Saturday, January 28, 2012

Update Saturday afternoon 1/28

Why does it seem that we get less done when we have "days off" than when we are madly scurrying about following our usual busy schedule?  Does that happen to anyone else, or am I just incredibly lazy when I don't have to get something done?  On the heels of our snow days off school, we had a planned two-day school week, giving us Wednesday through Friday off.  Unfortunately, Dale had PT scheduled for 8:30 a.m. Wednesday, so neither he nor I got to take advantage of the opportunity to sleep in.  PT went well; Dale performed his usual exercises and even got some practice in falling.  The therapist laid out a padded mat and proceeded to show Dale how much fun falling can be.  She pretended to trip a few times, causing herself to sprawl on the mat, which, of course, set Dale laughing.  Then, it was his turn.  He willingly rolled off the Total Gym machine onto the mat.  It took him a few seconds to stop shaking, realizing that, once he was down, there was nowhere else to go but up.  She then had Dale stand and repeat the falling procedure several times, just letting him flop prostrate and then steady himself before getting to his knees.  By the time he was done with that exercise, Dale didn't fear falling quite so much---although we've noticed that the fear still shadows his every movement.

We got home Wednesday in time for an early lunch (I keep typing the word "munch" by accident!).  The rest of the afternoon was spent lazing about, then taking the girls up to church for teen soulwinning.  We, of course, headed for church later that evening for the service.  By the way, last week's service had to be held in one of the portables behind our main auditorium building because of the power outage.  We were homebound due to ice and snow, but there were a select few who managed to get there.  I imagine that time together will be a precious bonding memory for those who were present.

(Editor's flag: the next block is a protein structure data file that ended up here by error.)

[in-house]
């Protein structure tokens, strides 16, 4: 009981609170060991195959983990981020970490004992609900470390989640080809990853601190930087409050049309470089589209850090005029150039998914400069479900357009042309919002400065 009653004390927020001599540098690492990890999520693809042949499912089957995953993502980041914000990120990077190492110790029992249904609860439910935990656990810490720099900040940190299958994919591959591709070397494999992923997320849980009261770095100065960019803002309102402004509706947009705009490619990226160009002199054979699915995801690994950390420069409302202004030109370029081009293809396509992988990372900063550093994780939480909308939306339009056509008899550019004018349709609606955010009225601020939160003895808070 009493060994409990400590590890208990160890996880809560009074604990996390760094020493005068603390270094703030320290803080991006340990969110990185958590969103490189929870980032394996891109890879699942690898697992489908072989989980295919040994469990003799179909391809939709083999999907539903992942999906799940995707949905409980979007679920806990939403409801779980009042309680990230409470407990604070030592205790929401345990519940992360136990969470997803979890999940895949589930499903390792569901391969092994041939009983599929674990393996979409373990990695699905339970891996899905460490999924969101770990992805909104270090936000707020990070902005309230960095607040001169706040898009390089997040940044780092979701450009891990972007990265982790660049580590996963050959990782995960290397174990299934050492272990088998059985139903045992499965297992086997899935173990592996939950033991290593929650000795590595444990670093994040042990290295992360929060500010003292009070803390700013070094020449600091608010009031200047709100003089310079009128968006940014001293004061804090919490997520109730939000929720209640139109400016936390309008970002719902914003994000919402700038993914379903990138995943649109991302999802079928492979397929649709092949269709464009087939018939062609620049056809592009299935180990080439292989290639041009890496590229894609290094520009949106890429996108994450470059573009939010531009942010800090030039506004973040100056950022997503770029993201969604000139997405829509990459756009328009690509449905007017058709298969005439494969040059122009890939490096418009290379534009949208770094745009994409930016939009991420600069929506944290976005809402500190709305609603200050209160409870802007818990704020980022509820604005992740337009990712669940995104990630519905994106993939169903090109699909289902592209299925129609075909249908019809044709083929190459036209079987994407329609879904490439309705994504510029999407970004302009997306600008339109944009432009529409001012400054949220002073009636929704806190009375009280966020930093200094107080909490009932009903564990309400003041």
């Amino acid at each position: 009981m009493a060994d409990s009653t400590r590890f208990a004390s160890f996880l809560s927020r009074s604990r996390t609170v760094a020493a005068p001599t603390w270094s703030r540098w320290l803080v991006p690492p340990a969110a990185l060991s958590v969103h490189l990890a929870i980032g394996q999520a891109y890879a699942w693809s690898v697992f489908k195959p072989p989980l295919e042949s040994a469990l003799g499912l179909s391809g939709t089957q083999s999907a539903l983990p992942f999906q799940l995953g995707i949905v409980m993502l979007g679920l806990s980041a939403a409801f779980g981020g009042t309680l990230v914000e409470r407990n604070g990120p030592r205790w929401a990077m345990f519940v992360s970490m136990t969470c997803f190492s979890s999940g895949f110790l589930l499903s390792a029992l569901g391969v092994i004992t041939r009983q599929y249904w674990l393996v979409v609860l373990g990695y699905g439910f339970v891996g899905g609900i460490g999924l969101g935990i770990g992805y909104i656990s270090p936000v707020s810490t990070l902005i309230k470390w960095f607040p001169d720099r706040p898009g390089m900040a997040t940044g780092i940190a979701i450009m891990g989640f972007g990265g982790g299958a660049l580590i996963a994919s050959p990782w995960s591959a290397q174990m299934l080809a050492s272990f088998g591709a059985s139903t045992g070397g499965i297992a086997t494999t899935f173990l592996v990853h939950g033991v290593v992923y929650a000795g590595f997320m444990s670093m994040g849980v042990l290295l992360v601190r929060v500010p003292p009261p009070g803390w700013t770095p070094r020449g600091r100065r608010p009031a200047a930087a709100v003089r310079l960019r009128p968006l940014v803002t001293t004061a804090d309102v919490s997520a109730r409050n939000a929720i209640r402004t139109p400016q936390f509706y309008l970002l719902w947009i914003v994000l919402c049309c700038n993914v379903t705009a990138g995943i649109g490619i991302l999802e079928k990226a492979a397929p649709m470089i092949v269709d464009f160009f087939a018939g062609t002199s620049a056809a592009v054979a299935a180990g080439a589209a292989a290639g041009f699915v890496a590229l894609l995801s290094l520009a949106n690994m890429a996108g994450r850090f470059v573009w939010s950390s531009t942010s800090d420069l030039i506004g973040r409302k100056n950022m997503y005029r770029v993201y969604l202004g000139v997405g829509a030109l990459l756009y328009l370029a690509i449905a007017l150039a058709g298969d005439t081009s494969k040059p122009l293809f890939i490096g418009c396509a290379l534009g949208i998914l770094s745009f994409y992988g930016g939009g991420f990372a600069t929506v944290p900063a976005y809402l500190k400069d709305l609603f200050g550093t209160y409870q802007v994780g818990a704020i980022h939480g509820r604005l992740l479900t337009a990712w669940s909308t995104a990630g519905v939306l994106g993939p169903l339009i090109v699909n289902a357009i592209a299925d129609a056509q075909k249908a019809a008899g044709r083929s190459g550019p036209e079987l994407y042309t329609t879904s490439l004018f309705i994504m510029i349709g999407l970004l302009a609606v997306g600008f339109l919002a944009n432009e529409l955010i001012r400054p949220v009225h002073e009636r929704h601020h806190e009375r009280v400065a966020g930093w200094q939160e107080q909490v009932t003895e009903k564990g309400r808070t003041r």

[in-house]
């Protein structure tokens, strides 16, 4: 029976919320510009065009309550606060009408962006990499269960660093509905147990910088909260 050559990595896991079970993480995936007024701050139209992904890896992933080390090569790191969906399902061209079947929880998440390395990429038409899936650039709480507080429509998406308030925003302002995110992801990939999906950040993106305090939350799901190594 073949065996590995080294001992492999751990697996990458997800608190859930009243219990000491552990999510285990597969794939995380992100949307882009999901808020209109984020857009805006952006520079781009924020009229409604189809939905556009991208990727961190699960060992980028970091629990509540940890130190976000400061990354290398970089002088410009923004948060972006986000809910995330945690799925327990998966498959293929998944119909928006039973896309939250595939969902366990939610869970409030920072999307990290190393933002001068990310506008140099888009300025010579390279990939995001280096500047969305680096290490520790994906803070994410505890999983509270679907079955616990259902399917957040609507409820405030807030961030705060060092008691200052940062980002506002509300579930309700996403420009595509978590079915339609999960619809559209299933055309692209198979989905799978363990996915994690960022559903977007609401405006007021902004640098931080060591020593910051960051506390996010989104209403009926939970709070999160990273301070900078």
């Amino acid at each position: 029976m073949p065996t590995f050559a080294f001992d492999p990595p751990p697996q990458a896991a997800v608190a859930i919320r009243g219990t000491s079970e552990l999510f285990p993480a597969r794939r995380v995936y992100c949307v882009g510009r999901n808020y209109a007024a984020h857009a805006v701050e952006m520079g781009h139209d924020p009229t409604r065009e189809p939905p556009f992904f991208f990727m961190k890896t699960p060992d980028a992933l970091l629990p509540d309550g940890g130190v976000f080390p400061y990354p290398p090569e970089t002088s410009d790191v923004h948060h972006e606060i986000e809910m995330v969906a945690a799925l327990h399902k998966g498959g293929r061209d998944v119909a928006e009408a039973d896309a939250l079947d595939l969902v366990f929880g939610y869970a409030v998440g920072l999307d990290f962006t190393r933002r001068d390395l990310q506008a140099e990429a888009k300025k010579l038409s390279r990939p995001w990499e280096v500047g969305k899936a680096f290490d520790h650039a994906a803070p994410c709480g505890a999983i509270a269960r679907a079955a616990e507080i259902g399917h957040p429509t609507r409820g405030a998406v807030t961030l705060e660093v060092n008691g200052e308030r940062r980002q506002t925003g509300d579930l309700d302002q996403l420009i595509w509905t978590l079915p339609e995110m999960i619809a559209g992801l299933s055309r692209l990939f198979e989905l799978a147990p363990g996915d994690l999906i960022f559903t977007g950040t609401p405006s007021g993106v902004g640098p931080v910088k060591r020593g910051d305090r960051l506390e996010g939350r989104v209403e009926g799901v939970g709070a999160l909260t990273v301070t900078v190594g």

By Thursday, Dale had forgotten the therapist's instructions about not needing help around the house.  He was back to whining and crying if he had to take any steps without holding on desperately to someone or something.  By the time Chad got home from work that afternoon, I had had enough.  I felt like Dale was no longer listening to me---I could talk until I was blue in the face, but his mind was made up; I felt like Dale had given up, was not willing to even try to walk any on his own; I felt like Dale had decided that this was as good as it gets and there was no need to try to improve past this point.  Chad took over then, relieving me in many ways!  He took Dale for a walk, giving him assistance for most of the time but making Dale walk on his own from the end of the street back to our driveway.  It was then that Chad saw how Dale acts, hunching over, always reaching out for anything to grab, taking only a couple of steps before halting, constantly thinking he is going to fall.  Chad gave Dale a good pep talk and laid out some guidelines for Dale to remember to follow on future walks.  The rules are:  (1) keep your arms down, not up around your shoulders because this is a sign of fear, and (2) walk foot-over-foot, not scooting crab-like because this is also a sign of fear.  Chad even had Dale write these two rules down ten times each to firmly plant them in his mind.  We are attempting to target the signs of Dale's fear and point them out to him so he can see when he is fearful and what he can physically do to overcome that fear.  Chad further said that Dale needs to take a walk every day whether or not he had PT already.  He's right---this should help Dale recover his ability to walk properly, confidently, and surely.